As I wrote in an article published on Sunday, determining the savings from bicycling to work is highly dependent on assumptions used (what isn’t?). Nonetheless, it’s clear to anyone who thinks about it for a few moments that bicycling is much, much, much cheaper than driving (not to mention the savings from improved health). So, it’s not surprising that a new study published by the League of American Bicyclists (LAB), the Sierra Club, and the National Council of La Raza (NCLR) finds that, on the whole, US bicyclists save $4.6 billion per year by bicycling instead of driving.
A couple more keys finding from the study are:
- “The average annual operating cost of a bicycle is $308 — versus $8,220 for the average car.”
- “If American drivers replaced just one four-mile car trip with a bike each week for the whole year, it would save more than 2 billion gallons of gas.”
Here are some statements from the heads of the three organizations behind the study:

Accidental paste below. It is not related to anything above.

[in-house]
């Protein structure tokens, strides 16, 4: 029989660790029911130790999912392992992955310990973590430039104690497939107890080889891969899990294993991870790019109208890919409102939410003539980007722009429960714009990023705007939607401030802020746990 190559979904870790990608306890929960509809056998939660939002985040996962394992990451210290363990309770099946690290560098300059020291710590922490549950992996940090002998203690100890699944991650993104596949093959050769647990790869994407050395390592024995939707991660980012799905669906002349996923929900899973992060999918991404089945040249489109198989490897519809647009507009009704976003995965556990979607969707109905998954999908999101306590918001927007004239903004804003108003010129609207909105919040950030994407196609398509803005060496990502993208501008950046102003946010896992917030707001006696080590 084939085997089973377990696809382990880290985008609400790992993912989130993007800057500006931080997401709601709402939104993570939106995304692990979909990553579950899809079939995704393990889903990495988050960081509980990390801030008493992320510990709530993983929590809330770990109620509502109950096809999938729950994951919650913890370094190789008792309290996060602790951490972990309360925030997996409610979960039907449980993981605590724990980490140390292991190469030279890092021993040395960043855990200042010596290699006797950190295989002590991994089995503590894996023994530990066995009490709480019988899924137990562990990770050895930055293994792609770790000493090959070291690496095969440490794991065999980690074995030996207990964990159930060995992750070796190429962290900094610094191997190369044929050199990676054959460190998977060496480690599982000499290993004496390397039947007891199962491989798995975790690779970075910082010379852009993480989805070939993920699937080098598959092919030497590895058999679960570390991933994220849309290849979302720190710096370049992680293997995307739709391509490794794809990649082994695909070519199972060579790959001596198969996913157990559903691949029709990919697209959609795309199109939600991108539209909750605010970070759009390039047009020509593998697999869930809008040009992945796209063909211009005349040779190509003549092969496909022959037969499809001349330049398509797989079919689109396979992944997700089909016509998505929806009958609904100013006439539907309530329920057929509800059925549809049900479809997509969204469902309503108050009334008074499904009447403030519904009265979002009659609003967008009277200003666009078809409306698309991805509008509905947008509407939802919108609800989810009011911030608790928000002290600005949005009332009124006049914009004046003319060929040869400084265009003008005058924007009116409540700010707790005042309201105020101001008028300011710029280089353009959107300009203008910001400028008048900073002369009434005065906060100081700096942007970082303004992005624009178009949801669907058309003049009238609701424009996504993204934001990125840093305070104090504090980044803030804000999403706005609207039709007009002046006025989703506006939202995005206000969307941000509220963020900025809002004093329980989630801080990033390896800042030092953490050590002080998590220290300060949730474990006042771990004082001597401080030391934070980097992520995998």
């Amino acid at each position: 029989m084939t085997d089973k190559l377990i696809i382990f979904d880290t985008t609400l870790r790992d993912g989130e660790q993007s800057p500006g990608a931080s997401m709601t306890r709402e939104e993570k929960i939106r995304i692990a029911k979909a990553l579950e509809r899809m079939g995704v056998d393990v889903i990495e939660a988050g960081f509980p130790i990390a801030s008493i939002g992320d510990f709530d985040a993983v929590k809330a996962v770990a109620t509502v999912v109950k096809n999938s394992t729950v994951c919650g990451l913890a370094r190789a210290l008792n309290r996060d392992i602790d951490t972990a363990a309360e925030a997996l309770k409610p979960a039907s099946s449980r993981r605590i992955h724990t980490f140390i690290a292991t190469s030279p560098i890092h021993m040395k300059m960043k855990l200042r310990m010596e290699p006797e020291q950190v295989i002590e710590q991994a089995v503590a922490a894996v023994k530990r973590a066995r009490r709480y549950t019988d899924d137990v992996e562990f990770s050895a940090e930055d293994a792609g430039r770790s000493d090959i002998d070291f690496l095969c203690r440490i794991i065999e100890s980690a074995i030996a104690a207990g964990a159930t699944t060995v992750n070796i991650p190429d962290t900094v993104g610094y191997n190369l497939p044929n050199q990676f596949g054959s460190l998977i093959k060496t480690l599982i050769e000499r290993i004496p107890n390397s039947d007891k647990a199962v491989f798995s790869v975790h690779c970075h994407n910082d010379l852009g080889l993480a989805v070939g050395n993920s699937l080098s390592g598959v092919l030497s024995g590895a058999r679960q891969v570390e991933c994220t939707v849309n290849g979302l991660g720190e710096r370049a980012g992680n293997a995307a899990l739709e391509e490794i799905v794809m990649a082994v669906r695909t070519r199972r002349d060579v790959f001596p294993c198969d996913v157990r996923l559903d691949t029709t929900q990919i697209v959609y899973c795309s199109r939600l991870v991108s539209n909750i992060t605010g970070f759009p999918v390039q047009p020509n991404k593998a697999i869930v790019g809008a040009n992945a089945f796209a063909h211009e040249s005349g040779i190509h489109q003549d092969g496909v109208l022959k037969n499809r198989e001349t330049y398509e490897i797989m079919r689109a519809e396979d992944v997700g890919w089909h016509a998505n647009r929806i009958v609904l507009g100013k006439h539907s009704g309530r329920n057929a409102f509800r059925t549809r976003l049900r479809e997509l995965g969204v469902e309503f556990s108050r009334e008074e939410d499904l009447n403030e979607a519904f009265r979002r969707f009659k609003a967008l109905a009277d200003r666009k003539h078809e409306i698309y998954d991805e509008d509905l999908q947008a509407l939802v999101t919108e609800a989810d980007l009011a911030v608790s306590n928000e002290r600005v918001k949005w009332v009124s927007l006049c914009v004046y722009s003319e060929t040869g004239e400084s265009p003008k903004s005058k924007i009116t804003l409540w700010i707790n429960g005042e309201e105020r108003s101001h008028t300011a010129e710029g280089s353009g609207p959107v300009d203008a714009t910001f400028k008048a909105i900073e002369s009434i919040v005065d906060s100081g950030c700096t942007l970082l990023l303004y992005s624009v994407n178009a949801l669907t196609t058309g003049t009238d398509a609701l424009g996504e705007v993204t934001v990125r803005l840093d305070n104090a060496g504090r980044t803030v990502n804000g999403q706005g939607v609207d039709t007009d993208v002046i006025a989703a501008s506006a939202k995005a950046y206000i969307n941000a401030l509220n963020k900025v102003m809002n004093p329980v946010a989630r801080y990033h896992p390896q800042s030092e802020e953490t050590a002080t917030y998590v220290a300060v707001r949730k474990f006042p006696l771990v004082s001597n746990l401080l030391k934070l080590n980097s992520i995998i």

“There are so many reasons more people are riding, from improving their health to protecting the environment,” said League President Andy Clarke. “But, especially in tough economic times, bicycling can also be an economic catalyst, keeping billions of dollars in the pockets of American families.”
“Biking is an important piece of a 21st century transportation system,” said Sierra Club Executive Director Michael Brune. “Biking reduces America’s dependence on oil and lets individuals bypass the gas pump, saving individuals money and protecting our health and environment from dirty oil pollution.”
“Bicycling is a crucial mode of commuting for many Latinos,” said Catherine Singley, Senior Policy Analyst at NCLR. “Federal transportation policy should ensure that biking is a safe and viable way to connect people to jobs.”
Check out the full fact sheet for more.